Algae grown on pig slurry could turned into food source for animals

Algae grown on pig slurry could be turned into a source of food for the animals, if a West Australian research project is successful.

Murdoch University researchers are working on the project, which has identified three species of micro-algae capable of growing on piggery waste, which typically contains extremely high levels of ammonium.

It is hoped micro and macro-algae grown on pig excrement could eventually produce a safe, protein-rich source of food for pigs.

Murdoch’s Dr Naveed Moheimani said researchers were testing products of algae grown from pig poo to see if it was safe to feed to pigs.

“We are measuring the number of bacteria in the algae and in the algae biomass that we produce to see if it would be useful for the pigs, to be fed back to the pigs,” he said.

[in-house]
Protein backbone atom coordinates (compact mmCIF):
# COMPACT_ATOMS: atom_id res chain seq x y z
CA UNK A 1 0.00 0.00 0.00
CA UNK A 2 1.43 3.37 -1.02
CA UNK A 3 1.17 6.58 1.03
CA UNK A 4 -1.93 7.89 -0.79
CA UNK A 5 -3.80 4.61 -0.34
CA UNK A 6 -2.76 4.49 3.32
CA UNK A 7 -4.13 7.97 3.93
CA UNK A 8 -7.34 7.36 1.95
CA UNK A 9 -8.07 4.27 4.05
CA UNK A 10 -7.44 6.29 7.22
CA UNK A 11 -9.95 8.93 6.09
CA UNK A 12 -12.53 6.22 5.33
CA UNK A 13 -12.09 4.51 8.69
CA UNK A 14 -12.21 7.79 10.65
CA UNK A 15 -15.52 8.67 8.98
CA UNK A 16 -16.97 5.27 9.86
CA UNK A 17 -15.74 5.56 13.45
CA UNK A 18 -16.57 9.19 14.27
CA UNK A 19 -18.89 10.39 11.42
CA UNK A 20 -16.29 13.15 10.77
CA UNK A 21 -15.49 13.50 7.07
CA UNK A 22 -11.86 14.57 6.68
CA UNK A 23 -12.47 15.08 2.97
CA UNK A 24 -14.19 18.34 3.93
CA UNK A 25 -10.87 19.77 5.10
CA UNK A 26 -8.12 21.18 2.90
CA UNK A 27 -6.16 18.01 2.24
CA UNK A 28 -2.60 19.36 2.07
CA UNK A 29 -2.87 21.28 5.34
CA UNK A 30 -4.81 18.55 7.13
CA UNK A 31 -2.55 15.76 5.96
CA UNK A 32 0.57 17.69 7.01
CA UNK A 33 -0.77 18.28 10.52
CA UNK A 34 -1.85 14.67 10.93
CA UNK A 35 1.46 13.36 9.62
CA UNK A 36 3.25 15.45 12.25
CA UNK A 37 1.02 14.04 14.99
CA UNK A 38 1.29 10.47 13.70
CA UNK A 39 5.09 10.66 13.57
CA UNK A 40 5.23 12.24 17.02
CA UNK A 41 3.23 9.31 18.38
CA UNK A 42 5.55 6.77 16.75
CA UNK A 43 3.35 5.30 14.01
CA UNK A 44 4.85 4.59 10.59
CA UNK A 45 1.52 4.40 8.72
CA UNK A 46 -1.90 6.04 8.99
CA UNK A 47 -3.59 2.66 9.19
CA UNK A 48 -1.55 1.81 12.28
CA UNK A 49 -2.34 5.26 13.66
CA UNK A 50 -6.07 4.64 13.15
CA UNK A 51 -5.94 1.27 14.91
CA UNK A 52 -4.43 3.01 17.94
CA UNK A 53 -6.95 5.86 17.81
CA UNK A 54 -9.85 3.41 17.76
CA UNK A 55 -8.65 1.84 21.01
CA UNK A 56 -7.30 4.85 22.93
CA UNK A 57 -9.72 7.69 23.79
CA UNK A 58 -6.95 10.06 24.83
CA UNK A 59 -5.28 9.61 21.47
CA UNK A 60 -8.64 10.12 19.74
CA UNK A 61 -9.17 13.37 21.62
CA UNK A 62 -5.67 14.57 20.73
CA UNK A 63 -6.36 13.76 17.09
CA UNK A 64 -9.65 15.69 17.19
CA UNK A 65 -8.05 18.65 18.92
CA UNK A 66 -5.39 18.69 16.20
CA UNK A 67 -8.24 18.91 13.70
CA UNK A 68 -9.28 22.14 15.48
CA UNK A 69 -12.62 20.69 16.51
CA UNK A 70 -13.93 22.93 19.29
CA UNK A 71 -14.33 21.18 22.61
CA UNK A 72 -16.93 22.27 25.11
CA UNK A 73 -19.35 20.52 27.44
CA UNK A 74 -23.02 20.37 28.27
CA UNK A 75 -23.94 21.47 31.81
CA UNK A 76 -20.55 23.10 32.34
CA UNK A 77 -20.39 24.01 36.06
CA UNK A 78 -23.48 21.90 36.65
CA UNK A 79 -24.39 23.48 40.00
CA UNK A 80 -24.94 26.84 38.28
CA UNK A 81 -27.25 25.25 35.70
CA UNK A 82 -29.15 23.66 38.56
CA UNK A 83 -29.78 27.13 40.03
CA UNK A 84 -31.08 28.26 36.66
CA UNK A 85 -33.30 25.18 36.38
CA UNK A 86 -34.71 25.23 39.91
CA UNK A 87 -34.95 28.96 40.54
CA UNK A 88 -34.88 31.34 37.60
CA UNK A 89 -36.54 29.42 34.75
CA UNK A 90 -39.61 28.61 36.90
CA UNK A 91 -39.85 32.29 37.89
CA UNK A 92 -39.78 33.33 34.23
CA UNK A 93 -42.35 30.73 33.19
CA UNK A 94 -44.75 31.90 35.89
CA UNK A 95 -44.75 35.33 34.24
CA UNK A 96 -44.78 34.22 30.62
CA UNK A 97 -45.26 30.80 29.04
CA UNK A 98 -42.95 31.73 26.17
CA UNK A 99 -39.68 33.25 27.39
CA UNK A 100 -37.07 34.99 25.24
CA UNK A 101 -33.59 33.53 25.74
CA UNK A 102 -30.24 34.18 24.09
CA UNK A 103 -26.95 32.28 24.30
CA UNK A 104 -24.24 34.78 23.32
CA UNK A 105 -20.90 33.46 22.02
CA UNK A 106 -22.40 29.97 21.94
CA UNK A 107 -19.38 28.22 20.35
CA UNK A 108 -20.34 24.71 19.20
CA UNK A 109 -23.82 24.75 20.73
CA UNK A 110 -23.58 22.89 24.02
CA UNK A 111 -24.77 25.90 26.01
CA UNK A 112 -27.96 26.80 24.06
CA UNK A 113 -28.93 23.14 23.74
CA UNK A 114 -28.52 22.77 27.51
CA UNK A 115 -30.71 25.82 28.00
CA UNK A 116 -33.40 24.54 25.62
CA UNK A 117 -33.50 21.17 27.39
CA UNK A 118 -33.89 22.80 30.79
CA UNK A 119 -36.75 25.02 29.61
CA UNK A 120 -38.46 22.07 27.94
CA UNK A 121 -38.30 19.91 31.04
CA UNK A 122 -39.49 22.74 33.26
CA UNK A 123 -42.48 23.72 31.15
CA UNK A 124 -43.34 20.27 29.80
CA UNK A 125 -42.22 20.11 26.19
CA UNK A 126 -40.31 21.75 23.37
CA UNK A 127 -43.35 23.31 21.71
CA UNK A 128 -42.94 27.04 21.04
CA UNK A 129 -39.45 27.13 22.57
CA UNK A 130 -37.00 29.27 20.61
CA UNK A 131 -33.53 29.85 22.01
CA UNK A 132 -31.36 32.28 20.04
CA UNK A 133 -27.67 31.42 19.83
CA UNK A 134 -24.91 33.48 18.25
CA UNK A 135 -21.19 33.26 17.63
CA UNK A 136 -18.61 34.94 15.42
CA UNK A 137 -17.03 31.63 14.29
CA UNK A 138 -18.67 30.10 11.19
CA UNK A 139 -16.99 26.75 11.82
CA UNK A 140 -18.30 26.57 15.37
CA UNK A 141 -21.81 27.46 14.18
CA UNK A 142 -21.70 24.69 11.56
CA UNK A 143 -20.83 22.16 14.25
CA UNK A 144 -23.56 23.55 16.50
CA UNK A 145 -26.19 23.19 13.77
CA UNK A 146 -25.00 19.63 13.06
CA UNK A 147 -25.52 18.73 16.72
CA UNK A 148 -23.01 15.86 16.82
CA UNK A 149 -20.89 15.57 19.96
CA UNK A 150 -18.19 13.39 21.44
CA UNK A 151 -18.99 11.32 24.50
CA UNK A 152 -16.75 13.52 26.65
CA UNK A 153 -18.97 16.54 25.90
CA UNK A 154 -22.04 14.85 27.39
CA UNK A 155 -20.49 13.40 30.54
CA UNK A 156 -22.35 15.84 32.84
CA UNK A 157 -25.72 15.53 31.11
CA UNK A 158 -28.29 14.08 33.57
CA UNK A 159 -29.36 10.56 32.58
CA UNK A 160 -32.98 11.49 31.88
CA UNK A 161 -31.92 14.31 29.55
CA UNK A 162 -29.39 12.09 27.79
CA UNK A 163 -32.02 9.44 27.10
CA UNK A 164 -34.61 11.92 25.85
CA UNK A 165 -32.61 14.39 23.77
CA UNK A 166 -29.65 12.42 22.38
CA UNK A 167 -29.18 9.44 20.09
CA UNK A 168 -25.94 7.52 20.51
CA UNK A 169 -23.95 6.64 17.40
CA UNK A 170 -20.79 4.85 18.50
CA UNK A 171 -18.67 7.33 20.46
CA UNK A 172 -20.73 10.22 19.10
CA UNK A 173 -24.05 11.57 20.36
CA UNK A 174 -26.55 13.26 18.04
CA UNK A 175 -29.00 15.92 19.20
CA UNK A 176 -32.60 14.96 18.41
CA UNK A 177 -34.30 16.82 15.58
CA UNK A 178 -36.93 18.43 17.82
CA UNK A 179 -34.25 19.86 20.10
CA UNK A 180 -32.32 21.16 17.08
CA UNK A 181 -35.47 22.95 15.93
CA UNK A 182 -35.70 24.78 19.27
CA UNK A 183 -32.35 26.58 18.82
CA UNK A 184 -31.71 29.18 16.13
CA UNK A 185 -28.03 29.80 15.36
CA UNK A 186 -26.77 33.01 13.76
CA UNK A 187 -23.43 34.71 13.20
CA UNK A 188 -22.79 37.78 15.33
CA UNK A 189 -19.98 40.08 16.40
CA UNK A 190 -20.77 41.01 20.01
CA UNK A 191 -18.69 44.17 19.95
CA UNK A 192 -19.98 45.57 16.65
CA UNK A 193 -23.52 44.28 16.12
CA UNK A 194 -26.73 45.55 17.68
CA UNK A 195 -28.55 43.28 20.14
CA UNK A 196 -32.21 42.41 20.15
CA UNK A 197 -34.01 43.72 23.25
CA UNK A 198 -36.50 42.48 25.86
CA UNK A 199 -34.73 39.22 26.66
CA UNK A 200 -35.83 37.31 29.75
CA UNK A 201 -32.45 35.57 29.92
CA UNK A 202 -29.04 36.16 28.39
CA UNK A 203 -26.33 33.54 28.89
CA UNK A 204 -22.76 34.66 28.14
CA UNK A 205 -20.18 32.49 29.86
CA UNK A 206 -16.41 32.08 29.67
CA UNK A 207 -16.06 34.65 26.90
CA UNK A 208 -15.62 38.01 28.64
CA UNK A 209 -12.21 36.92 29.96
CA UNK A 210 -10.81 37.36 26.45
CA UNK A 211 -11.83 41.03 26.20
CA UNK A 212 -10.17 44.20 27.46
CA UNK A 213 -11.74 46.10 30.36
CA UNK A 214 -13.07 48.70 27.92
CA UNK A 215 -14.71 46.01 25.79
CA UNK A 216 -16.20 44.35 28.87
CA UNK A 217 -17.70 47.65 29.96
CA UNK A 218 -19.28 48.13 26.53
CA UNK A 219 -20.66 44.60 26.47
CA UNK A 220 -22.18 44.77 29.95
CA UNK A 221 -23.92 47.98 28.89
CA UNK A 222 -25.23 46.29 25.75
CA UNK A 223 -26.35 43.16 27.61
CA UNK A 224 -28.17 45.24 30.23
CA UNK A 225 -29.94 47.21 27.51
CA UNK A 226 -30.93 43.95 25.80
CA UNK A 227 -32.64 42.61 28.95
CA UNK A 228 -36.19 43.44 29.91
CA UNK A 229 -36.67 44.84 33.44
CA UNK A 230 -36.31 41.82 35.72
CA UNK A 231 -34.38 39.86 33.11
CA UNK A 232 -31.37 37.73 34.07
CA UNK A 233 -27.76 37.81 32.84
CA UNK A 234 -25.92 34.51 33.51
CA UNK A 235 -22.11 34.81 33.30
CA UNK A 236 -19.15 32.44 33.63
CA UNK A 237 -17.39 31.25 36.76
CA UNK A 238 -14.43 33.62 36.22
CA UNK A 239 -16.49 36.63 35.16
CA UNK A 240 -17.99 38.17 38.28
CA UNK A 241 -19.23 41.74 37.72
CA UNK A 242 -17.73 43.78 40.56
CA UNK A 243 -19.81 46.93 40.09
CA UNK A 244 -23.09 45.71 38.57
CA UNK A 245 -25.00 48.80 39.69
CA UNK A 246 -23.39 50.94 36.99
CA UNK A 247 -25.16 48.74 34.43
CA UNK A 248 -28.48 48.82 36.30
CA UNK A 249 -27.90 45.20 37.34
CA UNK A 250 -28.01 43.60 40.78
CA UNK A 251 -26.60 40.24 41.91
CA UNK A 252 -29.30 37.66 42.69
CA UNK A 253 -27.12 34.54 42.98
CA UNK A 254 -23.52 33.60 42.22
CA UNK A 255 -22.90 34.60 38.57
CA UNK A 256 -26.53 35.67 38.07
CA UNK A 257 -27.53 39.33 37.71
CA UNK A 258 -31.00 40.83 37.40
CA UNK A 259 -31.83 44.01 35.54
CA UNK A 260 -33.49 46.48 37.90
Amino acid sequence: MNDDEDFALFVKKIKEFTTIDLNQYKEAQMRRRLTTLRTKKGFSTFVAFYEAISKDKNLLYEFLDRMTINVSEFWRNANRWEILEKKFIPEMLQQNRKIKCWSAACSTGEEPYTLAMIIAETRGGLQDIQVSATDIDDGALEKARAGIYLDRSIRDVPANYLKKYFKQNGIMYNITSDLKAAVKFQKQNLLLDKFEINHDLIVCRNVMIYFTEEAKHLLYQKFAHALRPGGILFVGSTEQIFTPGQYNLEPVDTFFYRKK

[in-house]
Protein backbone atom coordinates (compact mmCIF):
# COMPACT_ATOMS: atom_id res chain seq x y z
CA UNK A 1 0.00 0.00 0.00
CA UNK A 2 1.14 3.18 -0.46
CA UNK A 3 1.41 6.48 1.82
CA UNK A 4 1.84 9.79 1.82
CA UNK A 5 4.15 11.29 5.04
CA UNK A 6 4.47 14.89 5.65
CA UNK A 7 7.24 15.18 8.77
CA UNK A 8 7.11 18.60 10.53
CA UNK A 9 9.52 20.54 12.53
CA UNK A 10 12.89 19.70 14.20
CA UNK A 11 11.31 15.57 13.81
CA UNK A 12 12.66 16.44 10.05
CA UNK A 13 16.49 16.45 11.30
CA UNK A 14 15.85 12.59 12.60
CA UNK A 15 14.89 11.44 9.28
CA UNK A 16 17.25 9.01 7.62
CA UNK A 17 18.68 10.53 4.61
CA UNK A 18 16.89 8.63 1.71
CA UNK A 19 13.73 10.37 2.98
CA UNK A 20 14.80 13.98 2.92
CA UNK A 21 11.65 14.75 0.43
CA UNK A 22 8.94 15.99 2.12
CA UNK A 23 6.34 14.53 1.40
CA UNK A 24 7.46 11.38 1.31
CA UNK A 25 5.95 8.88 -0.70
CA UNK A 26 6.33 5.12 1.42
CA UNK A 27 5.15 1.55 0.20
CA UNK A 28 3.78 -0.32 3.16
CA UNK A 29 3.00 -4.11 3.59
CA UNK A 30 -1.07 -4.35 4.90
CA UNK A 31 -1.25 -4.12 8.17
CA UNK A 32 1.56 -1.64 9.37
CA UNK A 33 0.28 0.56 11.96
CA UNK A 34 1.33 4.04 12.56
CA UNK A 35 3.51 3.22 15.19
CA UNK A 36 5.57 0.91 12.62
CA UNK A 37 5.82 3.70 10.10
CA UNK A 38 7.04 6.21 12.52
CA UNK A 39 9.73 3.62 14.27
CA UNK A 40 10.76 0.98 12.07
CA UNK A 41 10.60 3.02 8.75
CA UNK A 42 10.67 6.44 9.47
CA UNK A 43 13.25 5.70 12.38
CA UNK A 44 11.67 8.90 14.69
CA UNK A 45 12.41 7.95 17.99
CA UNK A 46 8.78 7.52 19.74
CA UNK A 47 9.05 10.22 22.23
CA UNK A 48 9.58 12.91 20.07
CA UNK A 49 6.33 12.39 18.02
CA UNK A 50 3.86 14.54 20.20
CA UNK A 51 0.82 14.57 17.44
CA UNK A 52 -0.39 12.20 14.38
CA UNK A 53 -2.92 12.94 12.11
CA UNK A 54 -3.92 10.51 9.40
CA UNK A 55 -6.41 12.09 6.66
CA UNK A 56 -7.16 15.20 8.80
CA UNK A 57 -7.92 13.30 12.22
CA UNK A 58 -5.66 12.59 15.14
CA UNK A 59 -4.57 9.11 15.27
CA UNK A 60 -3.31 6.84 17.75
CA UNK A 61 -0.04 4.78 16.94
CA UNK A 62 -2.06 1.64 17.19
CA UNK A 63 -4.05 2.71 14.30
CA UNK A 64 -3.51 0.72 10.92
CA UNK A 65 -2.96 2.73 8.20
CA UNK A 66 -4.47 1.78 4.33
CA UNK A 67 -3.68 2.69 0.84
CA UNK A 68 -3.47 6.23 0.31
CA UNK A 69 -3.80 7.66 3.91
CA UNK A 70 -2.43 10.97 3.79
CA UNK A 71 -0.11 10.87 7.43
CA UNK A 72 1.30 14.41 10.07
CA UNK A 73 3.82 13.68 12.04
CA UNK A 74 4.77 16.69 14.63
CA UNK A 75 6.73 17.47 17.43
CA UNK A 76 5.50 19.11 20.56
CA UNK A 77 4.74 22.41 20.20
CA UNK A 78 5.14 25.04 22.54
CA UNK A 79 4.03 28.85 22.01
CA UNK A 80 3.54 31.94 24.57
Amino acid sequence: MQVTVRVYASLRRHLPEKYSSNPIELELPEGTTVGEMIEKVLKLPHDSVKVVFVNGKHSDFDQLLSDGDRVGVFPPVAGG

“If we find out it’s not a good source of feed, we’re not going to be using it as a feed.

“But … there is also an opportunity to use the biomass produced as a source of bioenergy.”

Alternative uses available if feed options fails

The team believes the discovery offers a potentially cost effective means of remediating piggery effluent.

Currently piggeries often trap and tap methane to be used as biogas for energy generation.

However, Dr Moheimani said even after that process the waste water is still high in nitrogen and ammonium and was quite toxic.

He said the research could potentially help cut costs, recover energy from waste and reduce the potential for groundwater contamination at piggeries.

“I think it’s all positive because the industry is worried about the fuel people use and the carbon footprint,” he said.

“We’re certainly reducing the carbon footprint and we’re potentially producing another source of food.

“And even if the food side of the production doesn’t work, we’re producing more energy for them so the piggery can be more self-sufficient when it comes to the amount of energy produced.”

The Cooperative Research Centre for High Integrity Australian Pork has contributed $300,000 to the research.

There are hopes that if the method of treating animal effluent is a success, it could be used in different livestock industries.


Photo: Pig slurry is being converted to algae in attempt to feed back safely to pigs.

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